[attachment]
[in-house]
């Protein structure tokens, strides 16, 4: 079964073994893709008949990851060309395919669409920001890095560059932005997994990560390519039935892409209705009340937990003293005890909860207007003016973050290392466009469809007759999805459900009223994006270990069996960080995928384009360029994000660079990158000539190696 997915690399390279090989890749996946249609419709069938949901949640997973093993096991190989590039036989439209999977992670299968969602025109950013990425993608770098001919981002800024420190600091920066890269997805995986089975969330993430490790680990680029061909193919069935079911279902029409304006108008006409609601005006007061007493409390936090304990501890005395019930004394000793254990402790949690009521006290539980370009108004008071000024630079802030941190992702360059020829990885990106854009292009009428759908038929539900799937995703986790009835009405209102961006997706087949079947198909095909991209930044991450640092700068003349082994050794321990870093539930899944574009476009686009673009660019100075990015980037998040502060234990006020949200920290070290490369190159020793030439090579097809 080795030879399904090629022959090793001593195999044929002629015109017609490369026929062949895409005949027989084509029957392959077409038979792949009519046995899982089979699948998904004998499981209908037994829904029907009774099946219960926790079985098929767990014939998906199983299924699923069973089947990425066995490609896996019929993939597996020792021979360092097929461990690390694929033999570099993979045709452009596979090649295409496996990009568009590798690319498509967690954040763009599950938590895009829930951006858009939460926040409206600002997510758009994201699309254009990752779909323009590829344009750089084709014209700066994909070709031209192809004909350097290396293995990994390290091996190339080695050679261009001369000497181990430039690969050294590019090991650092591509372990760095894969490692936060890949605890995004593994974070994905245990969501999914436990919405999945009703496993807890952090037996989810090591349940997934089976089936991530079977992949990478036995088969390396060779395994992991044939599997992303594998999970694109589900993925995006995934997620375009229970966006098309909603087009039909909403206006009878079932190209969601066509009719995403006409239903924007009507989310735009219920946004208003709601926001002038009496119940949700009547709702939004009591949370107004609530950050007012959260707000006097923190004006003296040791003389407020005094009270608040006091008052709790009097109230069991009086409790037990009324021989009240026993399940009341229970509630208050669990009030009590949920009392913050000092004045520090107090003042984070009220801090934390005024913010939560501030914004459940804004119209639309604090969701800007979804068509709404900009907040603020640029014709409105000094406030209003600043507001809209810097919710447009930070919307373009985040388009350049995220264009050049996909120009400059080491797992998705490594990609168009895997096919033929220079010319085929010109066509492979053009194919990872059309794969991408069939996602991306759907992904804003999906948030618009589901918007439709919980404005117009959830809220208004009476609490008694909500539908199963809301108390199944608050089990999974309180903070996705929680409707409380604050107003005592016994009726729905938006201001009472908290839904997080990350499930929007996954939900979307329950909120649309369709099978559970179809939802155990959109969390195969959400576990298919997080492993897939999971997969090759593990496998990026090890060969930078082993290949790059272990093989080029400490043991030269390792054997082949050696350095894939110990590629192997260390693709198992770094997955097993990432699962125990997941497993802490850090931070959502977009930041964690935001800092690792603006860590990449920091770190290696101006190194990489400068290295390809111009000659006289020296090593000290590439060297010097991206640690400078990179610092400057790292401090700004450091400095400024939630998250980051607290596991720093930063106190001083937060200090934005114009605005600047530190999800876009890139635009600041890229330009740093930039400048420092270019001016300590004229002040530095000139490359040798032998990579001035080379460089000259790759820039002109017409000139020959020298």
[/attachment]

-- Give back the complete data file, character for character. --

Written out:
[in-house]
């Protein structure tokens, strides 16, 4: 079964073994893709008949990851060309395919669409920001890095560059932005997994990560390519039935892409209705009340937990003293005890909860207007003016973050290392466009469809007759999805459900009223994006270990069996960080995928384009360029994000660079990158000539190696 997915690399390279090989890749996946249609419709069938949901949640997973093993096991190989590039036989439209999977992670299968969602025109950013990425993608770098001919981002800024420190600091920066890269997805995986089975969330993430490790680990680029061909193919069935079911279902029409304006108008006409609601005006007061007493409390936090304990501890005395019930004394000793254990402790949690009521006290539980370009108004008071000024630079802030941190992702360059020829990885990106854009292009009428759908038929539900799937995703986790009835009405209102961006997706087949079947198909095909991209930044991450640092700068003349082994050794321990870093539930899944574009476009686009673009660019100075990015980037998040502060234990006020949200920290070290490369190159020793030439090579097809 080795030879399904090629022959090793001593195999044929002629015109017609490369026929062949895409005949027989084509029957392959077409038979792949009519046995899982089979699948998904004998499981209908037994829904029907009774099946219960926790079985098929767990014939998906199983299924699923069973089947990425066995490609896996019929993939597996020792021979360092097929461990690390694929033999570099993979045709452009596979090649295409496996990009568009590798690319498509967690954040763009599950938590895009829930951006858009939460926040409206600002997510758009994201699309254009990752779909323009590829344009750089084709014209700066994909070709031209192809004909350097290396293995990994390290091996190339080695050679261009001369000497181990430039690969050294590019090991650092591509372990760095894969490692936060890949605890995004593994974070994905245990969501999914436990919405999945009703496993807890952090037996989810090591349940997934089976089936991530079977992949990478036995088969390396060779395994992991044939599997992303594998999970694109589900993925995006995934997620375009229970966006098309909603087009039909909403206006009878079932190209969601066509009719995403006409239903924007009507989310735009219920946004208003709601926001002038009496119940949700009547709702939004009591949370107004609530950050007012959260707000006097923190004006003296040791003389407020005094009270608040006091008052709790009097109230069991009086409790037990009324021989009240026993399940009341229970509630208050669990009030009590949920009392913050000092004045520090107090003042984070009220801090934390005024913010939560501030914004459940804004119209639309604090969701800007979804068509709404900009907040603020640029014709409105000094406030209003600043507001809209810097919710447009930070919307373009985040388009350049995220264009050049996909120009400059080491797992998705490594990609168009895997096919033929220079010319085929010109066509492979053009194919990872059309794969991408069939996602991306759907992904804003999906948030618009589901918007439709919980404005117009959830809220208004009476609490008694909500539908199963809301108390199944608050089990999974309180903070996705929680409707409380604050107003005592016994009726729905938006201001009472908290839904997080990350499930929007996954939900979307329950909120649309369709099978559970179809939802155990959109969390195969959400576990298919997080492993897939999971997969090759593990496998990026090890060969930078082993290949790059272990093989080029400490043991030269390792054997082949050696350095894939110990590629192997260390693709198992770094997955097993990432699962125990997941497993802490850090931070959502977009930041964690935001800092690792603006860590990449920091770190290696101006190194990489400068290295390809111009000659006289020296090593000290590439060297010097991206640690400078990179610092400057790292401090700004450091400095400024939630998250980051607290596991720093930063106190001083937060200090934005114009605005600047530190999800876009890139635009600041890229330009740093930039400048420092270019001016300590004229002040530095000139490359040798032998990579001035080379460089000259790759820039002109017409000139020959020298």